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Re: pterosaurs, bats, flying theropods (fwd)

> Except that, if 
> http://www.cmnh.org/dinoarch/1996Aug/msg00050.html is
> correct, bats were there first--and were happy in the diurnal niche until
> nasty raptors came along.

Those bats that forage diurnally probably are secondarily 
diurnal.  That is, nocturnality is probably plesiomorphic; 
some bats have derived diurnal habits, and this is then 
repressed if raptors show up (unless the bats are large).

There is no evidence I know of to show that bat species 
present before the divergence of raptors had a higher 
degree of diurnality than later species.

> True.  But to what does each owe this advantage--not to foraging ability,
> but to predation avoidance or lack of it.  This is what the evidence seems
> to suggest...
> Maybe speed is the thing--a raptor swooping on a flock (right word?) of
> bats...
> Well, a creature needs to move faster in the daylight when the predator can
> see it...

I see the difference in sensory equipment and flight styles 
as being the most important factors keeping most birds 
diurnal and most bats nocturnal. 

The average flight speeds 
of birds are quite a bit higher than those of bats.  

This has certain obvious advantages, and works fine IF an 
animal is visually-based.  Light-based vision has good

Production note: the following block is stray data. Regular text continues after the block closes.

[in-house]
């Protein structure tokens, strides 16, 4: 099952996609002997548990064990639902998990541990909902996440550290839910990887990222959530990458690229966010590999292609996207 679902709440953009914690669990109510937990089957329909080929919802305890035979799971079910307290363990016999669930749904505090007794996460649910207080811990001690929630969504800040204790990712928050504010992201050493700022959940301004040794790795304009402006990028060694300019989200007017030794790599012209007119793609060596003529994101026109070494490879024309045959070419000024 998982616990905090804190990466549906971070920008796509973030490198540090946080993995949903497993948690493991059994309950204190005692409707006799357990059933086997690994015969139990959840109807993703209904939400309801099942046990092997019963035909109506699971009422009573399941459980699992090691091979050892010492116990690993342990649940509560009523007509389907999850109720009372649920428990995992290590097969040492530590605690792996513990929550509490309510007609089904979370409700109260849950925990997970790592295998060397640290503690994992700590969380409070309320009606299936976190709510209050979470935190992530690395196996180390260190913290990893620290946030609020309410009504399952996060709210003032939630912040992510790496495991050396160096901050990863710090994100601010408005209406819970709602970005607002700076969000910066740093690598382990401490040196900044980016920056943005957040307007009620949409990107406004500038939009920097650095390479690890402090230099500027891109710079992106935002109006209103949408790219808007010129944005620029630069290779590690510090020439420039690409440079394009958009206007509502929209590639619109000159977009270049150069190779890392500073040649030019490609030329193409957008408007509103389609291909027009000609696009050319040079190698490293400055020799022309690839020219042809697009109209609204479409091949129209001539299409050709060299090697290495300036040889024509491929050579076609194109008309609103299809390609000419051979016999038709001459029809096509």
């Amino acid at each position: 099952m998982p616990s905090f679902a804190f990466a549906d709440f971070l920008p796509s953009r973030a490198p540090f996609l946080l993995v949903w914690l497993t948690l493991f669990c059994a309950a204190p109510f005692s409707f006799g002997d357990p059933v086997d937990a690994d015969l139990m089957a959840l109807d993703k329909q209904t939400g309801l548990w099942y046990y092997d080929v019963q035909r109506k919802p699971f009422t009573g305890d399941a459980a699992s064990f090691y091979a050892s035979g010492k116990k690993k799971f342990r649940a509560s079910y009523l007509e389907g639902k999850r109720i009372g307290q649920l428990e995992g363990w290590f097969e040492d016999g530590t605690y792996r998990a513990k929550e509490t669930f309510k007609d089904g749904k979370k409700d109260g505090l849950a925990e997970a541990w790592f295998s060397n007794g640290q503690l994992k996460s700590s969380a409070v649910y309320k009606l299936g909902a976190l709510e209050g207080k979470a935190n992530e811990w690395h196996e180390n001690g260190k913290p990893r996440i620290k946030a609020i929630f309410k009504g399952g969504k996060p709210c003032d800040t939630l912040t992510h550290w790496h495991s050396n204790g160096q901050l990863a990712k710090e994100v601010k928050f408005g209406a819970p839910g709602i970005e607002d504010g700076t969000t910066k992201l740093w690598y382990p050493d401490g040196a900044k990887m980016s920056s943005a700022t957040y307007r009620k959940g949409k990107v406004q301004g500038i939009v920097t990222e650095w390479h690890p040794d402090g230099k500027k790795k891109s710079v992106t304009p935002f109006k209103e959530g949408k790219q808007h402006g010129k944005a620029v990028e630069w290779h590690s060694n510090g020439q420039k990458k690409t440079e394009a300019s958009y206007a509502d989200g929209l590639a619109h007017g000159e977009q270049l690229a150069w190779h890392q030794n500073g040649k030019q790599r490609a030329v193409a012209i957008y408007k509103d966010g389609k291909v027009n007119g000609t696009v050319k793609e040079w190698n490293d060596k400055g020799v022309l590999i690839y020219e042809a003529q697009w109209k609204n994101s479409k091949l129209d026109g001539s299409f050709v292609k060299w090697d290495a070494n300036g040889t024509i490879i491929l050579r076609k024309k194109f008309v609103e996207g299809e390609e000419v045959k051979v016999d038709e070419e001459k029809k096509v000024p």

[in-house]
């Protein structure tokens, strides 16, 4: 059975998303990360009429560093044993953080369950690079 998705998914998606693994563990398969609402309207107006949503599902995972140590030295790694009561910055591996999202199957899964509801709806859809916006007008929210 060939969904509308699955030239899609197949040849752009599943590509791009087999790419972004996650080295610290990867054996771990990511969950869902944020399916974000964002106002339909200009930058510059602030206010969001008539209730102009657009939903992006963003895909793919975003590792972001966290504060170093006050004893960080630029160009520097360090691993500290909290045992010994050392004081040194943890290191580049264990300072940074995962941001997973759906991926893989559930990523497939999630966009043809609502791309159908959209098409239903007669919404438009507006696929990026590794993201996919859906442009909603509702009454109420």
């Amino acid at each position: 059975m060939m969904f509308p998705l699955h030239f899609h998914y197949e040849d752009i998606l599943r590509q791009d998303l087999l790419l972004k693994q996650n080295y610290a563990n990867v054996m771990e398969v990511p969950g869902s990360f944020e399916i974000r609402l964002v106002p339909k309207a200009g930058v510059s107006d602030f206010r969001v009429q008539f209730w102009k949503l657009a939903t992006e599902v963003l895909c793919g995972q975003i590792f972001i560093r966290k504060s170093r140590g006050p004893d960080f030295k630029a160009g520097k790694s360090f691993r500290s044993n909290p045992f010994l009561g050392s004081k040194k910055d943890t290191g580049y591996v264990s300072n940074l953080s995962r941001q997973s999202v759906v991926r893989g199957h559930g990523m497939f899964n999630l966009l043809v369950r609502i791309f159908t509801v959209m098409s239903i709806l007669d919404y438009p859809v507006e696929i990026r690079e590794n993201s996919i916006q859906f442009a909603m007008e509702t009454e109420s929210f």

range and excellent resolution. Of course, it doesn't work 
very well at night.

Bats have lower top speeds (in general), but often better 
manueverability.  This makes sense given that they use a 
navigation device that is relatively short ranged and 
coarser in resolution than vision.  Many bats forage in 
clutter, and these have impressive navigation skills (and 
larger brains to go with it, as it turns out).

Keep in mind that bats do not only have ecolocation, they 
have _fantastic_ hearing in general, ( at high frequencies, 
anyway) which is paramount for good night feeding.  

Therefore, birds have stronger navigational abilities in 
lit environments, but can't hold a candle to bats at night 
(for the most part).  Defense differences would be just one 
effect of this.

Also keep in mind that raptors do not need to eat bats into 
nothingness to keep them nocturnal; they simply have to be 
good enough at it to give nocturnal bats an advantage over 
diurnal bats.  It's really competition within bats that 
keeps them nocturnal, after all.

Mike Habib